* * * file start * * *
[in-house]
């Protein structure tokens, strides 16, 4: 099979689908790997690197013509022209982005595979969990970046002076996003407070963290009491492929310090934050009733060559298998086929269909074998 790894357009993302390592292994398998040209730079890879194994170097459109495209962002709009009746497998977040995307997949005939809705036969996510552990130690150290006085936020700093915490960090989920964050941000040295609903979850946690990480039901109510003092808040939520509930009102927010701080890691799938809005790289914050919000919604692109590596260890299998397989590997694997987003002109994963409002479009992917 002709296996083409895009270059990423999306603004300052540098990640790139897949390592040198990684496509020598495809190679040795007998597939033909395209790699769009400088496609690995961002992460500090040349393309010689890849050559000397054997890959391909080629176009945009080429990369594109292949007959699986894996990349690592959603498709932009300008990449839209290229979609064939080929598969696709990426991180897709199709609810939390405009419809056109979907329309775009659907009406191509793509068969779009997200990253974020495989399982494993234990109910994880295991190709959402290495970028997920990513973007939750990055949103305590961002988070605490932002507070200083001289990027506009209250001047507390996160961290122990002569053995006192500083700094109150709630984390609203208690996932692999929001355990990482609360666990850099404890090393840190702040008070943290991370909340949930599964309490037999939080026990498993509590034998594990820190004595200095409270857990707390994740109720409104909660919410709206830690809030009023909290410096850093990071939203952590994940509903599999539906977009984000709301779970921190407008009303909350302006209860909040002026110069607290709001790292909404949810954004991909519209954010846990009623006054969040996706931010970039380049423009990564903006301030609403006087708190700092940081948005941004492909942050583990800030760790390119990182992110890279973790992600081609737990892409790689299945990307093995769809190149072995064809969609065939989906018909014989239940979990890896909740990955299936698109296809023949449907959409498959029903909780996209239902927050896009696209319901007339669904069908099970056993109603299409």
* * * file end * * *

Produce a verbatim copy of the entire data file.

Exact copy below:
[in-house]
């Protein structure tokens, strides 16, 4: 099979689908790997690197013509022209982005595979969990970046002076996003407070963290009491492929310090934050009733060559298998086929269909074998 790894357009993302390592292994398998040209730079890879194994170097459109495209962002709009009746497998977040995307997949005939809705036969996510552990130690150290006085936020700093915490960090989920964050941000040295609903979850946690990480039901109510003092808040939520509930009102927010701080890691799938809005790289914050919000919604692109590596260890299998397989590997694997987003002109994963409002479009992917 002709296996083409895009270059990423999306603004300052540098990640790139897949390592040198990684496509020598495809190679040795007998597939033909395209790699769009400088496609690995961002992460500090040349393309010689890849050559000397054997890959391909080629176009945009080429990369594109292949007959699986894996990349690592959603498709932009300008990449839209290229979609064939080929598969696709990426991180897709199709609810939390405009419809056109979907329309775009659907009406191509793509068969779009997200990253974020495989399982494993234990109910994880295991190709959402290495970028997920990513973007939750990055949103305590961002988070605490932002507070200083001289990027506009209250001047507390996160961290122990002569053995006192500083700094109150709630984390609203208690996932692999929001355990990482609360666990850099404890090393840190702040008070943290991370909340949930599964309490037999939080026990498993509590034998594990820190004595200095409270857990707390994740109720409104909660919410709206830690809030009023909290410096850093990071939203952590994940509903599999539906977009984000709301779970921190407008009303909350302006209860909040002026110069607290709001790292909404949810954004991909519209954010846990009623006054969040996706931010970039380049423009990564903006301030609403006087708190700092940081948005941004492909942050583990800030760790390119990182992110890279973790992600081609737990892409790689299945990307093995769809190149072995064809969609065939989906018909014989239940979990890896909740990955299936698109296809023949449907959409498959029903909780996209239902927050896009696209319901007339669904069908099970056993109603299409």